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iMT 2016 : AMTA 2016 workshop on Interacting with Machine Translation

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Link: https://sites.google.com/site/imt2016workshop/
 
When Oct 29, 2016 - Nov 2, 2016
Where Austin Texas
Submission Deadline Aug 29, 2016
Notification Due Sep 8, 2016
Final Version Due Oct 29, 2016
Categories    machine translation   translation   human-computer interaction
 

Call For Papers

More and more people are interacting with MT, in an increasing variety
of ways. They may be end users of machine-translated information, some
of whom need high quality text, others who just need to obtain a gist
of the meaning. Or they may be intermediaries, such as professional
translators, in charge of post-editing the MT output, or volunteers
who post-edit for a favourite cause. This Workshop focuses on the
theme of interacting with machine translation.

In recent years, there has been a focus on one form of interaction
with MT, post-editing, through various workshops (WPTP 1, 2, 3, 4) and
publications, e.g. collected volumes (O'Brien et al 2014a, Carl et al
2016) and a special issue of the journal Machine Translation (O'Brien
and Simard 2014). This has led to better understanding of interacting
with MT through the lens of post-editing.

Historically, there has also been an interest in various forms of
"interactive MT", e.g. involving the real-time updating of MT
suggestions as the user edits (e.g. Foster et al. 1997, Langlais et
al. 2000, Casacuberta et al. 2008, González-Rubio et
al. 2013). However, we do not yet understand the impact (positive or
negative) of this sort of technology on users such as translators.

Also in recent years, functionality has been developed in editing
tools to log and model translator interaction with MT (e.g Casmacat,
iOmegaT, Lilt, Matecat, Translog II, HandyCAT) and new interfaces are
emerging as a result. Only limited research exists on the impacts of
these UI innovations. Furthermore, very little research has been done
from the point of view of readability, accessibility, acceptability,
customer satisfaction, or usability of raw MT or post-edited MT on end
users, or on how this compares with content translated by human
translators, or written by native speakers.

The time is right to call for researchers, developers and users of MT
to consider questions relating to interacting with MT. The workshop
deliberately uses the term "interacting" to broaden the focus beyond
post-editing and interactive MT, though both of these topics fit
comfortably within the theme.

------------------------------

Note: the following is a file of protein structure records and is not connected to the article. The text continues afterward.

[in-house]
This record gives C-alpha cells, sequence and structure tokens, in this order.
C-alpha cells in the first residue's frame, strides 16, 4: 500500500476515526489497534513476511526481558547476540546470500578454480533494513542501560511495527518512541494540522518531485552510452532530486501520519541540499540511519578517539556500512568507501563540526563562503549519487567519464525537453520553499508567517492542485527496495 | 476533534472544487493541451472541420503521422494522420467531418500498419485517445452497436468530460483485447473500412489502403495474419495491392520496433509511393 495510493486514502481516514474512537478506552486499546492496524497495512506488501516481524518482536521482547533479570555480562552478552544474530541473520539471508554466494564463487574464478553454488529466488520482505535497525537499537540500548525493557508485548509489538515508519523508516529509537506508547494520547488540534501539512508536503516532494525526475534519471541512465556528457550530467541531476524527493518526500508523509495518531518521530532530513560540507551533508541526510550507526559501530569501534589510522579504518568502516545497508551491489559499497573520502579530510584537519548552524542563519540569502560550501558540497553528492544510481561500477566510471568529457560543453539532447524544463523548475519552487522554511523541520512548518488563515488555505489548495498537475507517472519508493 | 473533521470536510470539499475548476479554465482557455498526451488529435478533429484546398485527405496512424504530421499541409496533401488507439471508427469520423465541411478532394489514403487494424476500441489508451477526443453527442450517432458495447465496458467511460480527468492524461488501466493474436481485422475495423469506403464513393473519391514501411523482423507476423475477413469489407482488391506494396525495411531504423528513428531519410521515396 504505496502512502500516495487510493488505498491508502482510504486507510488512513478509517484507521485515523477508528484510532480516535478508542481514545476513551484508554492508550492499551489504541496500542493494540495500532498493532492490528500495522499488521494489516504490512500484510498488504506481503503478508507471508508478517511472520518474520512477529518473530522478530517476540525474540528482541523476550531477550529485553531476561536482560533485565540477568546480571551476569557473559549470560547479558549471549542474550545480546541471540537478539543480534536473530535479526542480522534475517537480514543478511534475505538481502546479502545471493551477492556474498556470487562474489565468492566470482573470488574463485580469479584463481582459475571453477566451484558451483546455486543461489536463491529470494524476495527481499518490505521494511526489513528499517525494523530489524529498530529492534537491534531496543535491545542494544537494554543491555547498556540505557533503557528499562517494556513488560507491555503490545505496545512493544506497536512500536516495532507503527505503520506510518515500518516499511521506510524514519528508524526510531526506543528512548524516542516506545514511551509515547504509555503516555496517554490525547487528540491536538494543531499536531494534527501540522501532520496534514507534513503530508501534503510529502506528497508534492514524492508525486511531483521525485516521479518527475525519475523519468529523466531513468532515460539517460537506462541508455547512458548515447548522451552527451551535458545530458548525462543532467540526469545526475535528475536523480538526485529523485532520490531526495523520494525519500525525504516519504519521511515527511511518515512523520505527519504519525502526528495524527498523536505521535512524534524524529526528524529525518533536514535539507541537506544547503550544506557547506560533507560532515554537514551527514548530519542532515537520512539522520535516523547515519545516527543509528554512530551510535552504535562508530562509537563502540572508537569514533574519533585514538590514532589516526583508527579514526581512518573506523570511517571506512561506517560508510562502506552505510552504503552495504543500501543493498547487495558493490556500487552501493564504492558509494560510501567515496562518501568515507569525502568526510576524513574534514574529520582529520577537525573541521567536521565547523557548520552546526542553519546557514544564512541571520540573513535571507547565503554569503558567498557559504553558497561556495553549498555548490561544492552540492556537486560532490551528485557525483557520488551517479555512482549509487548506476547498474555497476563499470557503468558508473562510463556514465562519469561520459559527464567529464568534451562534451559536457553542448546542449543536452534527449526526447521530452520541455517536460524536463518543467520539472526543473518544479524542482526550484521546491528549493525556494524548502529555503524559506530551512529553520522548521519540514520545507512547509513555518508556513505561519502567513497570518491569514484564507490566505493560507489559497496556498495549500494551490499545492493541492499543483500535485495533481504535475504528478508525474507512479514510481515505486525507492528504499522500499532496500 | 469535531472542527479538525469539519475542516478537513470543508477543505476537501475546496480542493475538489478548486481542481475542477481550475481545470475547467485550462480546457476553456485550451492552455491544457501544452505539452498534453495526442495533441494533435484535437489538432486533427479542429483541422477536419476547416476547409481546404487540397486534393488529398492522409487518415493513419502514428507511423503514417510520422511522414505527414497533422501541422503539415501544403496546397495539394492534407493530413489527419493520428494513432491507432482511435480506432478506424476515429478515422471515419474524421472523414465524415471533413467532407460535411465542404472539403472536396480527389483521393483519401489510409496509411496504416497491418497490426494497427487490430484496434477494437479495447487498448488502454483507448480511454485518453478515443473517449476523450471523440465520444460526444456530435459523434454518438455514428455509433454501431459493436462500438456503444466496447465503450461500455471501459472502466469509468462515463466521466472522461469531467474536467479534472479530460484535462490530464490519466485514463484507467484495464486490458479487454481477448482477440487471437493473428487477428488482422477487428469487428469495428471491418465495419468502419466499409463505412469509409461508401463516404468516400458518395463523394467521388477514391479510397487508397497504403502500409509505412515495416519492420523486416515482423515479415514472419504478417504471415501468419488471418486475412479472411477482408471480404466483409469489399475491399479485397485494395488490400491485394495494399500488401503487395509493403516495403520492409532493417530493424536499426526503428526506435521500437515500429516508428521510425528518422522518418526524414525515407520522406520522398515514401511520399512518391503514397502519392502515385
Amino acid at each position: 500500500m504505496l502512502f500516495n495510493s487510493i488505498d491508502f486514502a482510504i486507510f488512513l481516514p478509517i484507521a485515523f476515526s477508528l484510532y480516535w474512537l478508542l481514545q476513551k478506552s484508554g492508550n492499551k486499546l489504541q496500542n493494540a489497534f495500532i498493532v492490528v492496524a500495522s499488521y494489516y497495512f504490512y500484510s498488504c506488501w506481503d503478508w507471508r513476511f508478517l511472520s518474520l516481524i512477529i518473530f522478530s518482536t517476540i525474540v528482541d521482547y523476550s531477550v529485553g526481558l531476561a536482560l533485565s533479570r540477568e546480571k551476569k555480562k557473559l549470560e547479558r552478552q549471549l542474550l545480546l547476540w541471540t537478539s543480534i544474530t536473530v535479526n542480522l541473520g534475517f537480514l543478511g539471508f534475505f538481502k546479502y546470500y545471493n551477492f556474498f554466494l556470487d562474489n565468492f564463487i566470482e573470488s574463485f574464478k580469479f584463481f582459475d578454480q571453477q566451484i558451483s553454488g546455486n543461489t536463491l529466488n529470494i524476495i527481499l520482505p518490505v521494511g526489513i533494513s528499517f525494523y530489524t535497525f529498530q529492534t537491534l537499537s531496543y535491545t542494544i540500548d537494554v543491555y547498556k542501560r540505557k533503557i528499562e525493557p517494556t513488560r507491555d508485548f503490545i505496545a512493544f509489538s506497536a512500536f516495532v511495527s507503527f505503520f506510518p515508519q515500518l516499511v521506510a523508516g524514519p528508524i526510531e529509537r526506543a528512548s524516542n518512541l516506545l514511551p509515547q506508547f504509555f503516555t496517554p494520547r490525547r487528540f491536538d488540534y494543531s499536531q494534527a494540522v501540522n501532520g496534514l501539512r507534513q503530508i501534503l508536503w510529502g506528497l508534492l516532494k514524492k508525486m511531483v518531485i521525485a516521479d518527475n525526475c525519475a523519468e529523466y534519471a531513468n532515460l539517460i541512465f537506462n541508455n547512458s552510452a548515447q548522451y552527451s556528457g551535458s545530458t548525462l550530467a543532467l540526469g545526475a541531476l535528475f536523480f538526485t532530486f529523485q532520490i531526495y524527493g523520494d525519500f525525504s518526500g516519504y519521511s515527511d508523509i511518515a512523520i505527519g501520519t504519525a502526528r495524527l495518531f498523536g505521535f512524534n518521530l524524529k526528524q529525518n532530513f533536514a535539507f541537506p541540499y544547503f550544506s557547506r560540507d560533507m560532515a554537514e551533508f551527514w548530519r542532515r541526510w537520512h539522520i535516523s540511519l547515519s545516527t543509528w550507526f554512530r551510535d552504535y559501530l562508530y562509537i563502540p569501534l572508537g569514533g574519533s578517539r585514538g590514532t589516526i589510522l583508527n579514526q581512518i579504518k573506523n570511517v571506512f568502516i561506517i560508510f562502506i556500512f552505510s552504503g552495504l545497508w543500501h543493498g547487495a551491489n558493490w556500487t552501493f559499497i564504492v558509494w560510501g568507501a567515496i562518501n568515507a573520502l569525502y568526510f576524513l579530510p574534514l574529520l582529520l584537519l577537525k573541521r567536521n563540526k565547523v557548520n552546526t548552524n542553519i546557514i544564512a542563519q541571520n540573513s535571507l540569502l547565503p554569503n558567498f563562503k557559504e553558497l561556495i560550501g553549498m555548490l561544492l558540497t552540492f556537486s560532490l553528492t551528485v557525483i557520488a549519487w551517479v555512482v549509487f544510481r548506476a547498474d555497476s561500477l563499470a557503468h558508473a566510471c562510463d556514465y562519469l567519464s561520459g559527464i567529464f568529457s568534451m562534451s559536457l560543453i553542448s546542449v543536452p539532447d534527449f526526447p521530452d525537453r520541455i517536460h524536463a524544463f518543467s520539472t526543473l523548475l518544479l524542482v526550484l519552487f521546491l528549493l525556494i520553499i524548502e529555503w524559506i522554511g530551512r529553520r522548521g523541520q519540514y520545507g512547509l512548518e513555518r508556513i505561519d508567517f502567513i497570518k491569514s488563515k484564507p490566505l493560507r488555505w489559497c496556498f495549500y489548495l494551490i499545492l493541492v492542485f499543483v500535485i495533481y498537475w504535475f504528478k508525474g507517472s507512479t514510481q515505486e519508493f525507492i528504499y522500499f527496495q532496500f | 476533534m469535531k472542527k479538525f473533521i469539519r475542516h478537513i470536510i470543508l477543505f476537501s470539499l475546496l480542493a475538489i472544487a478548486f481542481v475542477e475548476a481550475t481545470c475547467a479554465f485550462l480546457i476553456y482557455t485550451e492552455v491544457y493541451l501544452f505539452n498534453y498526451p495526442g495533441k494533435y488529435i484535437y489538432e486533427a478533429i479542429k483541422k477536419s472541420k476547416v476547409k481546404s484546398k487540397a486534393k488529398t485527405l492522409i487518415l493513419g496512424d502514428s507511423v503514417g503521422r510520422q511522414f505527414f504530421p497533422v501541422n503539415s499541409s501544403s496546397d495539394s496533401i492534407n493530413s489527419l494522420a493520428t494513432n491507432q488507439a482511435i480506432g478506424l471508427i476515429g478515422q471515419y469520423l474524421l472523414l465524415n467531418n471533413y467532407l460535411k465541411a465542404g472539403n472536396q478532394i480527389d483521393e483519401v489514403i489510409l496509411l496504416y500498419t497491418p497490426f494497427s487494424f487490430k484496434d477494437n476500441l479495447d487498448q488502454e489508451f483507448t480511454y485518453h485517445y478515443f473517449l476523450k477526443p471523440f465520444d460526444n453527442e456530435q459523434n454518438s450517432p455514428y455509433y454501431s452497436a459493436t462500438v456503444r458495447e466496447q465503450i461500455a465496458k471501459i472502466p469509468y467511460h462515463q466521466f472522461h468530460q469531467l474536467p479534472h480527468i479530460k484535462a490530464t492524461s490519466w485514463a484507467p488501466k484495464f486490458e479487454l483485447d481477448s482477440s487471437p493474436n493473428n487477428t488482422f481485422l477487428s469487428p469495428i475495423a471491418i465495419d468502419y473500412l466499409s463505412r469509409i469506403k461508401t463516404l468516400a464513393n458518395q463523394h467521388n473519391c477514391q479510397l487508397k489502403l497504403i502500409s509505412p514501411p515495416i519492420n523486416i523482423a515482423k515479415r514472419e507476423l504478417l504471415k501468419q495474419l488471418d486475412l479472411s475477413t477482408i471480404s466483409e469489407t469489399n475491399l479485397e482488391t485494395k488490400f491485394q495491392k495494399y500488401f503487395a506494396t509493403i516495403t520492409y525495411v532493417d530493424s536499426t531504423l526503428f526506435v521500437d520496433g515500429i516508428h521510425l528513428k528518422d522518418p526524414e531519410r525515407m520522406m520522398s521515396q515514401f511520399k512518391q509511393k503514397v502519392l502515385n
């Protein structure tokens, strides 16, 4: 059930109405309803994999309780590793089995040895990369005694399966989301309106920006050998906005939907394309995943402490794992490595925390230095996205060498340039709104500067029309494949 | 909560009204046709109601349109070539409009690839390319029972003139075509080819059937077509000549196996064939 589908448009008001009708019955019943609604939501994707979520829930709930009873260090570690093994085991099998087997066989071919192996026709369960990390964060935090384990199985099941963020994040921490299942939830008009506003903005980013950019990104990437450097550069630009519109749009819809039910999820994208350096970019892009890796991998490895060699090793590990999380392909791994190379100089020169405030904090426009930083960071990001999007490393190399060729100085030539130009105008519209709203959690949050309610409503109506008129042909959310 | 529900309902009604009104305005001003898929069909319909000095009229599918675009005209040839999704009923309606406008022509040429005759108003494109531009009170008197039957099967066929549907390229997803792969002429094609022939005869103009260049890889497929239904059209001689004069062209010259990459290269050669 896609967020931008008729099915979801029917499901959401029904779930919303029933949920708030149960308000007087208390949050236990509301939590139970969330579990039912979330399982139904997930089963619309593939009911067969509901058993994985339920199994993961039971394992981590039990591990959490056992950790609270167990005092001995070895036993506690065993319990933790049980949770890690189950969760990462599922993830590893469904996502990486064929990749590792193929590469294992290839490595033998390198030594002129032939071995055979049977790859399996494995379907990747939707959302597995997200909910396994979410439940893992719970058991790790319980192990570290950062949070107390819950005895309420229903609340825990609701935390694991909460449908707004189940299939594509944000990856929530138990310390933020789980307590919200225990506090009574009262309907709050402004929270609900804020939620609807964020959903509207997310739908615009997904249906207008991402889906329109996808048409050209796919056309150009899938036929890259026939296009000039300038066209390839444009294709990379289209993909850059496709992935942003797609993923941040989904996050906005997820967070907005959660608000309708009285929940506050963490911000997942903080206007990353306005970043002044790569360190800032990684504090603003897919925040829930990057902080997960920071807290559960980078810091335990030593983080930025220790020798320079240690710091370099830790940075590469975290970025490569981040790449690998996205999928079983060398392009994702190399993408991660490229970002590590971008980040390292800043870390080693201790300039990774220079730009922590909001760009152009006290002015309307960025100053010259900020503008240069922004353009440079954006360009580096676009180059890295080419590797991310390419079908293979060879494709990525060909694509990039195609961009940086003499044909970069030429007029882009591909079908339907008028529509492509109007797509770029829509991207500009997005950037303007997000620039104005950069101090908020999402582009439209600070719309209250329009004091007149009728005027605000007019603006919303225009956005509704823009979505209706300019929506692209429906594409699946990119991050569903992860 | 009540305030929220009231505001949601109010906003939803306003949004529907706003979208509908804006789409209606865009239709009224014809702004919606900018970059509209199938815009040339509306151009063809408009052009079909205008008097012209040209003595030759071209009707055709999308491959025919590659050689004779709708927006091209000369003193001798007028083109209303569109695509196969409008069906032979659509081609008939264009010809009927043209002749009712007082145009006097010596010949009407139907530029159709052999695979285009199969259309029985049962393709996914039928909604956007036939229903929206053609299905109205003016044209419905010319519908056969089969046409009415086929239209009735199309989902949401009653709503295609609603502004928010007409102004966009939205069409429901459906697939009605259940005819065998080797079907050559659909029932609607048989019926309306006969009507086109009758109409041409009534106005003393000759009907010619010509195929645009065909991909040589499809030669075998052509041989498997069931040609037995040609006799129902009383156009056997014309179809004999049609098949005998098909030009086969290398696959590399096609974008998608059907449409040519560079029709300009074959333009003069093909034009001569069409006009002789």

Interacting with MT: Questions of interest
------------------------------

We are particularly interested in the following themes, but also
welcome other ideas which touch on human interaction with MT:‎

* How do organizations currently measure end-user interaction and
satisfaction with MT?

* What robust methods can be used to measure users' interaction with
MT?

* Do these measures correlate with traditional MT quality evaluation
metrics?

* How can developers best use end-user interaction data to improve MT
output quality and user experience of MT? ‎

* What new interactive features are being developed in CAT tools for
translators who interact with MT?

* What is the impact of features such as interactive editing,
highlighting of phrase alignment etc., on translators, the
translation process and product?

* How does translator interaction with MT (post-editing) differ from
translator interaction with human translation (revision)?‎

* How does raw or post-edited MT affect usability of products or
content?

* How does raw or post-edited MT affect user satisfaction?

* How does end-user satisfaction of MT output compare with
satisfaction of human translation output?

* How does satisfaction or usability of MT output compare with
satisfaction or usability of source language content?‎

* Do levels of satisfaction differ across target language, culture,
content type or domain?

------------------------------
Abstract Submission Information‎
------------------------------

We call for *extended abstracts* that address any of the questions
above, or related questions. Abstracts must be 500-600 words long,
excluding references. Abstracts should be submitted as PDF files to
the START system at https://www.softconf.com/amta2016/imt2016, no
later than 11:59 pm PDT (GMT - 12 hours), Monday August 29,
2016. Authors will be notified of acceptance by September 8.

Submissions will be evaluated based on their relevance to the workshop
theme, potential for a stimulating presentation, potential appeal to
the target audience, and overall quality. Accepted abstracts will be
presented as 20 minute presentations at the Workshop (with 10 for
discussion). Note that at least one author must register for the
Workshop.

Authors may subsequently be invited to submit extended papers to a
Special Issue of the journal Machine Translation.‎

------------------------------
Multiple Submissions
------------------------------

Work presented at iMT must represent new work that has not been
previously published. It is the responsibility of the author(s) to
inform the organizers of any potential problem with respect to this
requirement. Authors must inform the iMT organizers by email
(michel.simard@cnrc-nrc.gc.ca, sharon.obrien@dcu.ie) specifying to
which other conference or workshop they are submitting their work.‎

------------------------------
Important dates
------------------------------

* Submission of abstracts: August 29
* Notification of acceptance: September 8‎
* Workshop: October 29‎ or November 2, 2016 (TBD) ‎

------------------------------
Organisers
------------------------------

Sharon O'Brien
ADAPT, CTTS
DCU, Ireland
sharon.obrien@dcu.ie

Michel Simard
NRC
Canada
michel.simard@cnrc-nrc.gc.ca

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